OPINION | Mid-year update on current City issues


We are midway between the start of an historic U.S. presidency and an upcoming historic city election. We mark this midway point by updating stories we have reported on in this column, especially as they relate to the future of public safety and to fairness for Black workers and contractors.

Update: public safety

At this time last year, historic settlement agreements and trials regarding how the MPD discriminates against Black police were anticipated. The trials never happened. And, in the case of the Mill City 5, a settlement far less than what the City proposed in July 2008 took place. Since then, the MPD has begun a historic retaliation.

The first two retaliations are against Lt. Michael Keefe and Sgt. Charles Adams. On the week of August 10, 2009, Lt. Michael Keefe will appear before a “disciplinary board” that will recommend his discharge.

Charges have been filed against Sgt. Charles Adams, one of the Mill City 5, who, according to reliable sources, is facing discipline and termination actions based on “charges” brought against him by the head of Internal Affairs. We will watch this retaliation process closely. If the City continues to look the other way, will you really feel safe?

Update: Jason Anderson and Fong Lee

Three weeks ago, this column reported what the Star Tribune confirmed last Wednesday: the additional acts of violence and public disorder by Fong Lee’s killer, Officer Jason Anderson. Officer Anderson lost his service revolver and was involved in a major confrontation in downtown Minneapolis on June 14 as he celebrated his acquittal in the Fong Lee shooting with his friends. Anderson is currently assigned to desk duty.

The Star Tribune also reported on Officer Anderson’s arrest for domestic assault in his home town of Big Lake, Minnesota. By the time this column is published, the St. Paul Pioneer Press will have published, according to reliable sources, a feature story analyzing the ongoing and previous problems of Officer Anderson, including, as first reported in this column, the allegations of his planting a gun on an African American suspect in March 2008.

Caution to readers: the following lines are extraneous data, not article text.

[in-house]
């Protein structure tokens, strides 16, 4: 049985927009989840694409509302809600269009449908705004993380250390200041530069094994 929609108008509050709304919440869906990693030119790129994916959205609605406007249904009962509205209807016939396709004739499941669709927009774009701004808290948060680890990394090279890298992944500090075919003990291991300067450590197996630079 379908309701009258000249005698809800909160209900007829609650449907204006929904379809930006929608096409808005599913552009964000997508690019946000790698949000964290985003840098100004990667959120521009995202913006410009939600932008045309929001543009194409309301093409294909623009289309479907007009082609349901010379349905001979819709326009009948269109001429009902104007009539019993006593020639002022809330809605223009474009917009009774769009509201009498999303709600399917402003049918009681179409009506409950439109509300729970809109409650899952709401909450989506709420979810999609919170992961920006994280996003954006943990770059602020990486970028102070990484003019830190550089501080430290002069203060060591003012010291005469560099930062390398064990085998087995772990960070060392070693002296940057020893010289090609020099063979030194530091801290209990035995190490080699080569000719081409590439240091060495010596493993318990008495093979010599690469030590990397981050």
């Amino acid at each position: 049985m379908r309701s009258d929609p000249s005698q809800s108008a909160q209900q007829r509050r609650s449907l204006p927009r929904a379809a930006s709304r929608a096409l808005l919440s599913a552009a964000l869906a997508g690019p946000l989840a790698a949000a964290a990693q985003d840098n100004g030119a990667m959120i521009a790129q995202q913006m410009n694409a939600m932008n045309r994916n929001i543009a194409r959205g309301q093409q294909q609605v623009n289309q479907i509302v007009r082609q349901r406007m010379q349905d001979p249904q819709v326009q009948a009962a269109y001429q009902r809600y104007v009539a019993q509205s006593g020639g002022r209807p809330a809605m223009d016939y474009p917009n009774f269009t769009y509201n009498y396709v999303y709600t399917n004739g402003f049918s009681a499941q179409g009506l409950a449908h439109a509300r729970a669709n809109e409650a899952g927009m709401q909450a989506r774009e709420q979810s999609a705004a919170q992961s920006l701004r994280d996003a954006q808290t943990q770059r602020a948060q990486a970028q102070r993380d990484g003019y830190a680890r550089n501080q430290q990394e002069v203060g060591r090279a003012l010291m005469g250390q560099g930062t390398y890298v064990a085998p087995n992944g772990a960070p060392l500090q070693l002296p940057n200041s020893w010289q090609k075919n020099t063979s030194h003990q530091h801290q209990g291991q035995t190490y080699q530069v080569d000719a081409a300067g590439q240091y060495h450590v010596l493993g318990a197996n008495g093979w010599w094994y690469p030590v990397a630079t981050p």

Update: the death of Quincey Smith

As of the writing of this column, authorities continue to decline to release information on the rifle supposedly in Mr. Smith’s possession just minutes prior to his violent death from tazers used by the Minneapolis police. Police allege that there are DNA results from the rifle.

In the meanwhile, the County Attorney’s Office refuses to set a date for a review by a Hennepin County Grand Jury surrounding the December 2008 death of Mr. Smith. The Grand Jury may not hear this matter until the last week of November 2009. Why the delay?

Update: Minneapolis Civil Rights Department

No action is contemplated before the mayor’s budget address on August 13. It is rumored that both police and fire departments will face cuts as the City attempts to manage a $24 million deficit. The City’s diminution of civil rights underscores the great outcry for increasing them.

Update: Bids for project at Marquette and Second Avenue

New bids required by the ordered re-bidding were opened at 10:30 am on Tuesday morning, July 21. On Monday, July 20, the city council declined to inquire into the circumstances of the re-bids.

Update: City Heat

After our column two weeks ago, Council Member Ralph Remington (D-10th Ward) called to express his disappointed that we had not given him credit in our July 8 and 15 columns for initiating an aggressive action of inquiry into City Heat. We told the council member we wanted to do right by him, and that he had indeed advised us, in March 2009, that he had asked both Internal Affairs and the city attorney to investigate allegations reported in the White dailies.

Remington’s indication that Internal Affairs did not begin to investigate until June is consistent with the information I received from the head of Internal Affairs approximately three weeks ago. It still leaves the question of why nothing was done when we wrote of City Heat in our columns of January 2 and February 27, 2008, not to mention the City Pages story of February 19, 2008. Why no investigation in 2008?

Update: Whose plan? And planning for what? We continue to wait to see what plans will be offered by the mayor, the chief, and the NW Area Foundation, etc. We invite them to review and consider the plans we have written and published about since 2002, summarized as A Seat for Everyone.

Ron hosts “Black Focus” on Channel 17, MTN-TV, Sundays, 5-6 pm. Formerly head of key civil rights organizations, including the Minneapolis Civil Rights Commission, he continues his “watchdog” role for Minneapolis. Order his books at www.BeaconOnTheHill.com; hear his readings and read his solution papers and “web log” at www.TheMinneapolisStory.com.

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